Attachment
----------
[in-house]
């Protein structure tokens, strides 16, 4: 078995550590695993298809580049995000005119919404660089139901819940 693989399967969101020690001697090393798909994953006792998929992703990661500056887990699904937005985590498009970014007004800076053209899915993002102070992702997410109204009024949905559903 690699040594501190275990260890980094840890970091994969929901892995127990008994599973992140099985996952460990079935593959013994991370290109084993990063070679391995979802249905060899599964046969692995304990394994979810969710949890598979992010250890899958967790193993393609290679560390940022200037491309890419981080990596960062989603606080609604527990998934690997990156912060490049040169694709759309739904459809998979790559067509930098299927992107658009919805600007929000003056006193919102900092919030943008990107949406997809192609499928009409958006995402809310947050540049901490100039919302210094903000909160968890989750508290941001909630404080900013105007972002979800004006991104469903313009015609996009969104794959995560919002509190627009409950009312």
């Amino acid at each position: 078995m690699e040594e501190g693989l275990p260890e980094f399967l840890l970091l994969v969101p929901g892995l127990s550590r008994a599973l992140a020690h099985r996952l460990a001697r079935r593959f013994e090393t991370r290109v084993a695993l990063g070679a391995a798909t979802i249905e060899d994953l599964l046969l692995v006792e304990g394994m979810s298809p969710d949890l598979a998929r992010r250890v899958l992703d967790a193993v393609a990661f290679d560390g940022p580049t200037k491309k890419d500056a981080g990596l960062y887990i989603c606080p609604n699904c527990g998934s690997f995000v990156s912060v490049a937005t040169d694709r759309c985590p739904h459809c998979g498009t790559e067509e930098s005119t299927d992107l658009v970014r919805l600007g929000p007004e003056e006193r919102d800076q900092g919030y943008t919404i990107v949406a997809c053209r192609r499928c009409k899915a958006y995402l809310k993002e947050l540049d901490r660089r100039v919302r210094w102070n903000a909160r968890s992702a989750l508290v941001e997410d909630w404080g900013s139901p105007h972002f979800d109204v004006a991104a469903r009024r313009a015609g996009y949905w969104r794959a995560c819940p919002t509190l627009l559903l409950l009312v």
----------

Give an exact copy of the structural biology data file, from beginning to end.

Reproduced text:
[in-house]
């Protein structure tokens, strides 16, 4: 078995550590695993298809580049995000005119919404660089139901819940 693989399967969101020690001697090393798909994953006792998929992703990661500056887990699904937005985590498009970014007004800076053209899915993002102070992702997410109204009024949905559903 690699040594501190275990260890980094840890970091994969929901892995127990008994599973992140099985996952460990079935593959013994991370290109084993990063070679391995979802249905060899599964046969692995304990394994979810969710949890598979992010250890899958967790193993393609290679560390940022200037491309890419981080990596960062989603606080609604527990998934690997990156912060490049040169694709759309739904459809998979790559067509930098299927992107658009919805600007929000003056006193919102900092919030943008990107949406997809192609499928009409958006995402809310947050540049901490100039919302210094903000909160968890989750508290941001909630404080900013105007972002979800004006991104469903313009015609996009969104794959995560919002509190627009409950009312």
């Amino acid at each position: 078995m690699e040594e501190g693989l275990p260890e980094f399967l840890l970091l994969v969101p929901g892995l127990s550590r008994a599973l992140a020690h099985r996952l460990a001697r079935r593959f013994e090393t991370r290109v084993a695993l990063g070679a391995a798909t979802i249905e060899d994953l599964l046969l692995v006792e304990g394994m979810s298809p969710d949890l598979a998929r992010r250890v899958l992703d967790a193993v393609a990661f290679d560390g940022p580049t200037k491309k890419d500056a981080g990596l960062y887990i989603c606080p609604n699904c527990g998934s690997f995000v990156s912060v490049a937005t040169d694709r759309c985590p739904h459809c998979g498009t790559e067509e930098s005119t299927d992107l658009v970014r919805l600007g929000p007004e003056e006193r919102d800076q900092g919030y943008t919404i990107v949406a997809c053209r192609r499928c009409k899915a958006y995402l809310k993002e947050l540049d901490r660089r100039v919302r210094w102070n903000a909160r968890s992702a989750l508290v941001e997410d909630w404080g900013s139901p105007h972002f979800d109204v004006a991104a469903r009024r313009a015609g996009y949905w969104r794959a995560c819940p919002t509190l627009l559903l409950l009312v």